L.A. City Council to Discuss Porn Filtering at Public Libraries
LOS ANGELES — A Los Angeles City Council committee meeting is scheduled for today to consider how people can view porn in public libraries.
According to reports, the meeting was sparked after the Arts, Parks, Health and Aging Committee asked the City’s Attorney’s office for a sit down after complaints from people who visited the Chinatown public library in January and said adults and children waiting in line to check out books could see porn on a nearby customer’s computer.
"We want to figure out the best way to prevent children and families from being able to see images that are pornographic in nature or offensive,'' said Councilman Ed Reyes, who introduced the motion.
It was the only such incident reported.
However, Reyes said, "I don't want to make it more than what it is, but how many incidents have not been reported? Why not create a layout that allows screens and images to be shielded?''
The issue is a sticky one because porn is protected speech under the 1st Amendment.
"There's never a constitutional right to unprotected speech,'' Deputy City Attorney Basia Jankowski said.
She added, "That includes depictions that are obscene and child pornography. It's an 'I know it when I see it' situation. There's not a black and white definition.''
Eugene Volokh, a constitutional law professor at UCLA School of Law, commented on how the porn issue relates to libraries and said "the Supreme Court has not squarely dealt with the issue.”
He noted that the Supreme Court heard a case in 2003, U.S. vs. American Library Association, in which it ruled that it is constitutional to use Internet filtering software to block pornography, until a patron asks for it to be unblocked. The Supreme Court did not rule on wholesale blocking of Internet pornography at public libraries.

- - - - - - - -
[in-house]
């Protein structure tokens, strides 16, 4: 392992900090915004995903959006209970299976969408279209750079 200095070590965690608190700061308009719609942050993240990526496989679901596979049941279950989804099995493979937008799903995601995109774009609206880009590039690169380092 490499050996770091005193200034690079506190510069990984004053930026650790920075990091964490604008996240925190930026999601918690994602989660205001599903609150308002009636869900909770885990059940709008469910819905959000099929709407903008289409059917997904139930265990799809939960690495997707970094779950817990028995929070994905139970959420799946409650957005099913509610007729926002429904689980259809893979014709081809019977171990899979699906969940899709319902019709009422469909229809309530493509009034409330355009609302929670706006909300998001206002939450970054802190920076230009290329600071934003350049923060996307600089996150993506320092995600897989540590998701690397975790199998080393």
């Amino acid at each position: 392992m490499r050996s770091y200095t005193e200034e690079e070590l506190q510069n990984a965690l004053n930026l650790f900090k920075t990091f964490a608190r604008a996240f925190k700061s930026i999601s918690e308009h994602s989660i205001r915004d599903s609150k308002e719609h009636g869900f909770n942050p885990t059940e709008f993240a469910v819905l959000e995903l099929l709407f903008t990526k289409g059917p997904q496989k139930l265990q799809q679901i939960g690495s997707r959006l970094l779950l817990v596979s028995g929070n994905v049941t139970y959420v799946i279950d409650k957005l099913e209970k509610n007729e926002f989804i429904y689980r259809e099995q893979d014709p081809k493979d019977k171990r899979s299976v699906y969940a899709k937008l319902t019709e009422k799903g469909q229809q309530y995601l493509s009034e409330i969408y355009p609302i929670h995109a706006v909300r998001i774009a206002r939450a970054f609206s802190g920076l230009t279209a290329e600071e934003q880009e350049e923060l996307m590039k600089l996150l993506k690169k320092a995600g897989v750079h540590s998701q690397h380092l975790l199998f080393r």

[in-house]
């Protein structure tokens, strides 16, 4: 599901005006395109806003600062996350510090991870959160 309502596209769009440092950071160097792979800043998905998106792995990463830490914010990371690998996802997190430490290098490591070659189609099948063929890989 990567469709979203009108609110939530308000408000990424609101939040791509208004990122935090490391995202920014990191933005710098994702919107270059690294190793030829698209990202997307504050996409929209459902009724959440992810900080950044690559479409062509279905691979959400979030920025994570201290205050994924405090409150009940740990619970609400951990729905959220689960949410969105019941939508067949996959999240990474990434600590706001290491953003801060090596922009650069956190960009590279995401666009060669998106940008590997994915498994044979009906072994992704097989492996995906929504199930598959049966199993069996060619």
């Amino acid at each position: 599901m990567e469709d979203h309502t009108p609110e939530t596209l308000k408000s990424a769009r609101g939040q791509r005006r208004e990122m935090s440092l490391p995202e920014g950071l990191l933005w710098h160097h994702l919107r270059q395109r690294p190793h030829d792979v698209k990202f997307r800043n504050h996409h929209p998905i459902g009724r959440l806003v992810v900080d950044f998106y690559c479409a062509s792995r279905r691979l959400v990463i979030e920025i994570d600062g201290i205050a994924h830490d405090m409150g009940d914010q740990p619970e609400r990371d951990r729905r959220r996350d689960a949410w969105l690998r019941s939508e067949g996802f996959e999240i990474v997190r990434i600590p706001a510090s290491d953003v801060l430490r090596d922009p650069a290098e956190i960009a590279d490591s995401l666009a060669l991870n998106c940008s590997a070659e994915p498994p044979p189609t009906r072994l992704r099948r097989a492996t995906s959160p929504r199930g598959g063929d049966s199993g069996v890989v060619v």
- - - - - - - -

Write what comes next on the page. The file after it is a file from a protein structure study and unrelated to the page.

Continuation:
"If the library says, 'No, we don't want to unblock. We don't want to subsidize this kind of material,' that's something that's not yet settled,'' Volokh said.
But Volokh pointed out that the city could argue for the ban of porn in its public libraries.
"Clearly the city is entitled to decide what books to buy for libraries,'' Volokh said.
The city could also claim that there are a limited number of computers and wants to make sure they are used for research and other worthwhile searches.
And using Internet filtering software may not be a solution as it could inadvertently block sites other than porn.
"The city could also just say this is not something we want to spend taxpayer money on. If the issue had to do with view points, like blocking access to racist sites, that argument probably would not fly,'' Volokh said.
Jankowski said the use an Internet filter is a policy decision that will have to be made by library officials.